Victory is sweet, as the Chicago Cubs reminded us during their joyful White House meet-up with President Obama.
Yet baseball is also famous for the lessons it can teach about failure and defeat. Consider the Cleveland Indians, the losers of last fall’s epic World Series. In their moment of despair, teammates slumped glumly in the dugout. Surely there were wet eyes, no matter what Tom Hanks says about baseball and crying. But the vanquished didn’t flee the field. Grimly, they watched their rivals exult.
Hillary Clinton understands the need to be there after the last out is called. That’s why she plans to attend the inauguration of President-elect Donald Trump. Democrats who are choosing to boycott the event just don’t get how important it is for a team to stand together, especially in loss.
Since Nov. 8, Trump has exposed himself as the sorest winner ever to strut around the presidential playing field. His recent attacks on John Lewis — the legendary civil rights activist and congressman from Georgia who is refusing to attend Trump’s inaugural — showcase a gracelessness and immaturity that’s still shocking to witness.
But sinking to Trump’s level doesn’t help the country or the party Democrats are trying to revive. Neither does moaning about Russian hacking. Losing athletes often feel cheated of victory by bad calls. Sometimes, they’re right. A bum call did cost them a win. But only the sorest losers say something about it once the game is over. Let investigators investigate the hacking charges and report their findings to the public. That puts the legitimacy issue beyond partisan politics.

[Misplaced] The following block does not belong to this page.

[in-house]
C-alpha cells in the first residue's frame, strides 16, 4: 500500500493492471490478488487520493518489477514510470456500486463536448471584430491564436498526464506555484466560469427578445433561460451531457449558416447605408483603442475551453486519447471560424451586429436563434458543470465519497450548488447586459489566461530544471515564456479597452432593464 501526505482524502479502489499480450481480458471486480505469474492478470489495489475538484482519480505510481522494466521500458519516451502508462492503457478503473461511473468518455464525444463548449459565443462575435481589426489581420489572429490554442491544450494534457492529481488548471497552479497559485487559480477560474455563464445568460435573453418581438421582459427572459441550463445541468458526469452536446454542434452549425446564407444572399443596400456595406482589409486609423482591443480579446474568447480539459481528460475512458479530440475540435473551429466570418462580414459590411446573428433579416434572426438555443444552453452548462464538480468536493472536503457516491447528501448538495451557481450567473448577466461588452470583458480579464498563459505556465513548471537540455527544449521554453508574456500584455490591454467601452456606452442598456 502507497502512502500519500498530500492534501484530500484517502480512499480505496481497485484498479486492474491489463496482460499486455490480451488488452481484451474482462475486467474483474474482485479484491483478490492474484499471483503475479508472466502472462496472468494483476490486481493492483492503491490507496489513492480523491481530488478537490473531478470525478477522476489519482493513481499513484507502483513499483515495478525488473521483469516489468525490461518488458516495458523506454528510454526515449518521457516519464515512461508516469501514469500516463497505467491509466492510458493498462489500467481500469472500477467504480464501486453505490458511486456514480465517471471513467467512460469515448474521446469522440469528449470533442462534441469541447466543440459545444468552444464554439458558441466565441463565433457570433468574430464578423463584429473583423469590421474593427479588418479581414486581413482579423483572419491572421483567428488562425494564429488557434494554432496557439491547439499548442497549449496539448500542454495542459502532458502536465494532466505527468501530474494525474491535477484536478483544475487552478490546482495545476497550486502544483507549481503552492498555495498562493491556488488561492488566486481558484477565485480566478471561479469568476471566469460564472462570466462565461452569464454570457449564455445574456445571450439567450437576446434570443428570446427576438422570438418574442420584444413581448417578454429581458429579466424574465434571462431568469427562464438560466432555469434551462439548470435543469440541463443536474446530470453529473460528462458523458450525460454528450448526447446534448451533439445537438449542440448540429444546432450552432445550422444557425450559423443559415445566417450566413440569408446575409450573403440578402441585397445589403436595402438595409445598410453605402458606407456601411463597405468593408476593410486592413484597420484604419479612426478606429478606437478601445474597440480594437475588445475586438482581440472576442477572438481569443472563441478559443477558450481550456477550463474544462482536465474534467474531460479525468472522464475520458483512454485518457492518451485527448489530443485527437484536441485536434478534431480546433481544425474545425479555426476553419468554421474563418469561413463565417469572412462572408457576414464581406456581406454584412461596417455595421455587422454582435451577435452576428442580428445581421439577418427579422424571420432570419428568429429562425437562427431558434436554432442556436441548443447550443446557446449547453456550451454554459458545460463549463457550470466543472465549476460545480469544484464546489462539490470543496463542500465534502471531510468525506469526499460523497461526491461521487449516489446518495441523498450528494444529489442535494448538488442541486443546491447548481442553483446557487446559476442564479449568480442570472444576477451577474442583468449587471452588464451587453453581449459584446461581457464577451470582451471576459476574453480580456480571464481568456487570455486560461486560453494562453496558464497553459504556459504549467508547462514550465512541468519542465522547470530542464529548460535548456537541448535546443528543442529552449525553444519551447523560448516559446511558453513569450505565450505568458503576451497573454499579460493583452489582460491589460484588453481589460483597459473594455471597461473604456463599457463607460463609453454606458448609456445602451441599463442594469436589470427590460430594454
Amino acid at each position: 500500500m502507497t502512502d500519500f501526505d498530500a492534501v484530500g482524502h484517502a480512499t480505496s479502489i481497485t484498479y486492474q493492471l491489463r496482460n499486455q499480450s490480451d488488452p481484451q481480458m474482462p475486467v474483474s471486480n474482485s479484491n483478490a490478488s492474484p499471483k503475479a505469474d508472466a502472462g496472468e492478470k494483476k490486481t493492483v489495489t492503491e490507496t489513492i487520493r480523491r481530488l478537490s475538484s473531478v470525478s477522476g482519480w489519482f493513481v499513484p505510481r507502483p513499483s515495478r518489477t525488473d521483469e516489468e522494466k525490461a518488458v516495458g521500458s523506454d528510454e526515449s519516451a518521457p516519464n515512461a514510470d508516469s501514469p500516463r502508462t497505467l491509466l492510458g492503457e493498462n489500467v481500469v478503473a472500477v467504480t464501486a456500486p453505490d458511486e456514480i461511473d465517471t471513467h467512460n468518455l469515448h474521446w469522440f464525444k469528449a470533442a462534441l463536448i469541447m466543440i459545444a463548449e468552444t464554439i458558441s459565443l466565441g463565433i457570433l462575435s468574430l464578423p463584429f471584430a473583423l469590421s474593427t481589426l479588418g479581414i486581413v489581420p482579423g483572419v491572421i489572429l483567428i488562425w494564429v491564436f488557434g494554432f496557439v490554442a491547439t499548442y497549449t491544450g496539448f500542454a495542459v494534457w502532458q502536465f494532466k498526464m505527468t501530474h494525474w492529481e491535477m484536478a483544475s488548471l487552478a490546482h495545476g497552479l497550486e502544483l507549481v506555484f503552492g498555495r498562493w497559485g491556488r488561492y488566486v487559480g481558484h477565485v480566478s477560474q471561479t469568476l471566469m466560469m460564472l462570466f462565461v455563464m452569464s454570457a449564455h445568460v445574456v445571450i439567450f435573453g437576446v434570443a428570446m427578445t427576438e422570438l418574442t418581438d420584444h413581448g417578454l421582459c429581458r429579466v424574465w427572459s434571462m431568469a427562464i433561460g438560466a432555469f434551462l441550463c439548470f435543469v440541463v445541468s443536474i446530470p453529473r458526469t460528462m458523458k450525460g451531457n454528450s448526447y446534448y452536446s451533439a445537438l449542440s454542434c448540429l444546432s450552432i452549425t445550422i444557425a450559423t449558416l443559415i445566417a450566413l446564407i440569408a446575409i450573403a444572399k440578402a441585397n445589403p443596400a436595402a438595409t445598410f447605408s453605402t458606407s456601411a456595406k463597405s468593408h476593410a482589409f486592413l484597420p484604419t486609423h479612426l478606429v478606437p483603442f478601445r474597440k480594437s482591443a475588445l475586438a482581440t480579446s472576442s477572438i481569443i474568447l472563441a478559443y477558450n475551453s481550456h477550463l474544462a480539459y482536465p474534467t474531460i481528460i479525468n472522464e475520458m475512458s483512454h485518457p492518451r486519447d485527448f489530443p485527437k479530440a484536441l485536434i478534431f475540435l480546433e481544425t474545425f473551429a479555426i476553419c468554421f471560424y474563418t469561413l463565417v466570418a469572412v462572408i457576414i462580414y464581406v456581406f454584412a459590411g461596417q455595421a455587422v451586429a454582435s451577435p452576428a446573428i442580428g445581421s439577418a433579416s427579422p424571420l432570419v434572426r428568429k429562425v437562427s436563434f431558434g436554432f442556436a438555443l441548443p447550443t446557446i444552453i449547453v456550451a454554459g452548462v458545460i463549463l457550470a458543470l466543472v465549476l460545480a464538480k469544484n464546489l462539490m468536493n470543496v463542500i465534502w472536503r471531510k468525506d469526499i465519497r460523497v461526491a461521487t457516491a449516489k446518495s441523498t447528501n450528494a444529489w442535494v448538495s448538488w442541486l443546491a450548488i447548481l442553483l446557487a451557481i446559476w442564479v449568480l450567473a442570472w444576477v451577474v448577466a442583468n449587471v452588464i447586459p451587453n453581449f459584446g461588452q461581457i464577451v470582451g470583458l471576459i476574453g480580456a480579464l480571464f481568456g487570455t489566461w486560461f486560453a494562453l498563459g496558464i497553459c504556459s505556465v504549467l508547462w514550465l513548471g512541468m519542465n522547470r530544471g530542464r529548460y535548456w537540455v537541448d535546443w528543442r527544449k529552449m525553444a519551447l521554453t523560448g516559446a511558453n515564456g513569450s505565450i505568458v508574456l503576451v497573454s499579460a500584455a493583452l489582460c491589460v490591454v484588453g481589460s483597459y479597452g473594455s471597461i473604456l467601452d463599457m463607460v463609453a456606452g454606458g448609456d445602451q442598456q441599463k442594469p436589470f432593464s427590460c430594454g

Unlike members of Congress, Clinton is no longer on the public payroll. On Jan. 20, she could be mainlining margaritas on a sunny beach. Instead, she’s planning to attend Trump’s swearing-in — feeling the hurt, just like the Indians did as they watched the Cubs make history in Cleveland.
Clinton is taking the high road espoused by first lady Michelle Obama in the powerful speech she delivered to delegates at the Democratic National Convention in Philadelphia. That high road doesn’t mean giving in to Trump or to the Republicans who control Congress. It can be a path of resistance that rises above the meanness and ugliness of what the new order represents. It can also be a bridge that unites the country instead of dividing it.
Those who plan to boycott the inaugural say they are standing on principle and don’t want to legitimize or normalize Trump. According to The Washington Post, nearly 60 House Democrats say they won’t attend. Representative Katherine Clark was the first member of the Massachusetts delegation to say she would boycott the Trump inauguration. On Wednesday, Representative Michael Capuano said he would instead hold an open house for constituents. Other delegation members said they planned to attend out of respect for the office. Senators Ed Markey and Elizabeth Warren — the latter an especially fierce Trump critic — say they will attend. Massachusetts House members who are going cite respect for the office.
Representative Seth Moulton pledges to “fight like hell” once Trump is sworn in. Representative Joe Kennedy said he isn’t skipping Trump’s inauguration, because it’s “an opportunity to recognize that an awful lot of people around the world are still fighting for a political system where there is a peaceful transfer of power.” Kennedy also told a group of Democrats they need to figure out how and why they lost the trust of Middle America to Trump. According to press reports, his audience was not thrilled with that message. But it’s one they need to hear.
Bringing it back to baseball: When you lose, you don’t take your ball and stalk away. You watch the winner celebrate, and let the pain bind you together as a team. Then you show up for spring training, committed to working on the fundamentals of the game. That’s what Democrats need to do if they want to be the next winners celebrating in the White House.